Creativity as a mental model

Thinking in a broad and systemic way, when we embrace the unknown and give in to genuine creativity, we are able to abandon our ego and the feeling that our ideas are better than other’s, which allows us to see ourselves as part of something bigger and start to notice all the pieces of this complex system. We begin to notice the real needs behind challenges and the relations and connections within the system. I like to call this a creative mental model.

To create is not only to have an idea out of the blue (something like waiting for the apple to fall on your head and arrive at the solution). In my experience facilitating creative processes, I can say that there are a number of good habits that can help people, groups and organisations to think creatively arriving at new possibilities.

Below I share some great examples of Design Thinking methods that can help you work towards your creative mental model.

Creative process: diverge, emerge, converge.

In the opening phase, we generate alternatives and open discussions to gather various pints of view. At this stage, it is quite normal for people to feel lost, anguished and anxious.

This is followed by the emergent phase, what I like to call the “complaining zone” because people tend to allow pessimism to rise due to their lack of answers. People may tend to control the situation or to give up on it completely. It is important that we learn to sustain our doubts to allow convergence to arrive naturally through the group.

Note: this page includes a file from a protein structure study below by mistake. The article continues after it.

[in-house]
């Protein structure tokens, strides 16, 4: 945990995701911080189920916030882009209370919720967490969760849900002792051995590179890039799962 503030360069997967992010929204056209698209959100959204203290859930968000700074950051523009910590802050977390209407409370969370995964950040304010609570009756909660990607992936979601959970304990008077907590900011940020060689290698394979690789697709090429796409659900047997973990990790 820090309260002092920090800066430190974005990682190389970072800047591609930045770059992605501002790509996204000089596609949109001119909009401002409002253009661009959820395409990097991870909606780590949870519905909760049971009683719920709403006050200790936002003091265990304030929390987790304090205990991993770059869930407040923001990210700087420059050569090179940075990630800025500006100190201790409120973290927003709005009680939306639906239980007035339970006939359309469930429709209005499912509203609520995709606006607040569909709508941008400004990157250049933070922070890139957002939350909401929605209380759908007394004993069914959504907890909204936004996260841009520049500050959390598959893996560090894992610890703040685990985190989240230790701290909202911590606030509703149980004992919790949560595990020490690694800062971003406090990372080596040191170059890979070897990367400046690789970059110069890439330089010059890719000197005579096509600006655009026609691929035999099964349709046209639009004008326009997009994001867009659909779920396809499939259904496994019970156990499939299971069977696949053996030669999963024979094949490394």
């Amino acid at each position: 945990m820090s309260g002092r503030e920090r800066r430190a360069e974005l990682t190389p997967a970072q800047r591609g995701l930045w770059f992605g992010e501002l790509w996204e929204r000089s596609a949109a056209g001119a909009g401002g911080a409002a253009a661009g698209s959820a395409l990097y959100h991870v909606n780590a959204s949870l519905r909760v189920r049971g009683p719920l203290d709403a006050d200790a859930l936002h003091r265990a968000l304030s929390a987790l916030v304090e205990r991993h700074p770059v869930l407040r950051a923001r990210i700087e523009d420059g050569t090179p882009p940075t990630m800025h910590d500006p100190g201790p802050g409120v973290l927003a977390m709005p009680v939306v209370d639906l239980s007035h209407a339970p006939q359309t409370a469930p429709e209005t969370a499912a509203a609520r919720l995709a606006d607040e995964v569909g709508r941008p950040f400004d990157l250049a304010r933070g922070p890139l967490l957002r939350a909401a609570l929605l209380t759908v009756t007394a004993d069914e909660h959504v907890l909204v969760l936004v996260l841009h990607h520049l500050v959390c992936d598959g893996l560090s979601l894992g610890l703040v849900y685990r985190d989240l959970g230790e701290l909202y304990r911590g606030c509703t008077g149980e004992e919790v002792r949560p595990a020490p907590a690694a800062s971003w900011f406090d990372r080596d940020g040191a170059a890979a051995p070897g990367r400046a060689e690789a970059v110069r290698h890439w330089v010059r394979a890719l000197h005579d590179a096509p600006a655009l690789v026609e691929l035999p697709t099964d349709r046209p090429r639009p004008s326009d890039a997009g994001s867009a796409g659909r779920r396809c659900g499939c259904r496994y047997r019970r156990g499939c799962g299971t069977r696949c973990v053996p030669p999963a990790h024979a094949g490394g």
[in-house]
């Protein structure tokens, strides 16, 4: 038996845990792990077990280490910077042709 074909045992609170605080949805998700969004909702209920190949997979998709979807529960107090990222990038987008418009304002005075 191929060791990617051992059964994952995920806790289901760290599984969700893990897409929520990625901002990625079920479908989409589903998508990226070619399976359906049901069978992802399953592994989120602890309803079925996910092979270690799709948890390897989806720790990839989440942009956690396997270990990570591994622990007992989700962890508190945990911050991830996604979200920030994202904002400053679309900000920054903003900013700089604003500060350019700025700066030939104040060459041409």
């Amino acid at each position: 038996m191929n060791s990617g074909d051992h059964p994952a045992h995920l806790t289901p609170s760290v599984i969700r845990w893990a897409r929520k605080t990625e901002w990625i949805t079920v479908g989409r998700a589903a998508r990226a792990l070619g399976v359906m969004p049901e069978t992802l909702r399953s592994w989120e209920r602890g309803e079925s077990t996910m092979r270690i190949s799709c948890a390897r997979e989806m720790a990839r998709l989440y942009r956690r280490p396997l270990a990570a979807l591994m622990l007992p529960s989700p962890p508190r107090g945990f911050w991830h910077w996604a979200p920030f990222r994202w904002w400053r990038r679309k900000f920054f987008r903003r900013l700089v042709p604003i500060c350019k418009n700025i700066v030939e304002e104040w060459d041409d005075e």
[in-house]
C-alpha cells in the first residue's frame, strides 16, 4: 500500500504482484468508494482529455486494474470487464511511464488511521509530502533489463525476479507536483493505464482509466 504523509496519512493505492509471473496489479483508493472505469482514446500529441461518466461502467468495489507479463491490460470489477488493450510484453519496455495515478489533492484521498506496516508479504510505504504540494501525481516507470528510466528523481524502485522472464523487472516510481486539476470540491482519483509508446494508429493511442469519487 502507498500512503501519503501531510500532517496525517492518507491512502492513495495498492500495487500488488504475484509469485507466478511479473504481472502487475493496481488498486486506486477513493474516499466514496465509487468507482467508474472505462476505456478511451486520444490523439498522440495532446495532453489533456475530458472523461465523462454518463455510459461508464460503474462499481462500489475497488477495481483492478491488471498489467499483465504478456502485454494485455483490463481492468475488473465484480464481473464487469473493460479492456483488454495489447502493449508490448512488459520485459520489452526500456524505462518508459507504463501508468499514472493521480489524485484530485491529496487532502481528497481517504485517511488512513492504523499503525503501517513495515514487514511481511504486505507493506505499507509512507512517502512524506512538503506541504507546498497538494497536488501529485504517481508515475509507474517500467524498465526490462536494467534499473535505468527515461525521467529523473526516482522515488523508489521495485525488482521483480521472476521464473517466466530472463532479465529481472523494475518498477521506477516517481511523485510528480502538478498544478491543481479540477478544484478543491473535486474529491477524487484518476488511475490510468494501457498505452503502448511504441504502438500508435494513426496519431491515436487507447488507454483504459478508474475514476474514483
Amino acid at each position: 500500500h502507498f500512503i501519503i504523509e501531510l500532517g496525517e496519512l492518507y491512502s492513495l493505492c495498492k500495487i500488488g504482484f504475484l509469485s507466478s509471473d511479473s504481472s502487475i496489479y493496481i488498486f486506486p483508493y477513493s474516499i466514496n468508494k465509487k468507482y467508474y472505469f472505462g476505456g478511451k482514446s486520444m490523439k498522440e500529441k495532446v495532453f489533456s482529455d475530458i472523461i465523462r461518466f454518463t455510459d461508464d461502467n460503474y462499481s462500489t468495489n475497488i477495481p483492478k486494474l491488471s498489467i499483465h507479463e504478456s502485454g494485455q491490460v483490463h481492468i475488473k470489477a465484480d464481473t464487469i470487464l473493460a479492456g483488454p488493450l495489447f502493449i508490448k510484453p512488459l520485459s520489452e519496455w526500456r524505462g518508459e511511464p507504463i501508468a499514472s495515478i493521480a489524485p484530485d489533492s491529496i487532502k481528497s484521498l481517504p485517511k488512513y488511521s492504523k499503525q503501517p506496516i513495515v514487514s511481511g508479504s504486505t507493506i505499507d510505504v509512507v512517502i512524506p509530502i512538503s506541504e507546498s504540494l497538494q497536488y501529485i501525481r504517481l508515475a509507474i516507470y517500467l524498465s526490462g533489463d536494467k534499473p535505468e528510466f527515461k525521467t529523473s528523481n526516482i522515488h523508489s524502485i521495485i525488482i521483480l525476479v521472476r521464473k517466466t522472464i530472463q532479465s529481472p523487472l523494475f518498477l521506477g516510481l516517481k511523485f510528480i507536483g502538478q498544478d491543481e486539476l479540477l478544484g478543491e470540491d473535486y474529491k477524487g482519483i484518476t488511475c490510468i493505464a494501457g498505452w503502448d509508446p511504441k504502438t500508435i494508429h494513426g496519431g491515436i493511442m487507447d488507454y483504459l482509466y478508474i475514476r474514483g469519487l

In the convergence phase, we start to straighten things. We evaluate alternatives, list key points, cluster ideas together into categories and arrive at conclusions. The process goes back to being light, and people should leave this exercise satisfied and able to put what they found to practice.

Innovation through DT’s pillars

To me, a creative process must count on Design Thinking’s pillars: empathy, collaboration and experimentation. When combined with stimulating environments, thought diversity and strategy, effective solutions will arise.

The first step of the creative process is getting as much information as possible, getting inspired by the system we are designing for and looking at what other actors are doing. 

After studying the system – that includes speaking with stakeholders, doing field research, performing an ethnographic approach, amongst other things – we need to organise the information to make sense of what we observed. It is at this stage that we start to develop our intuition and “navigate the invisible” going through layers of complexity and arrive at an insight. In this deep creative dive, our ideas become more effective.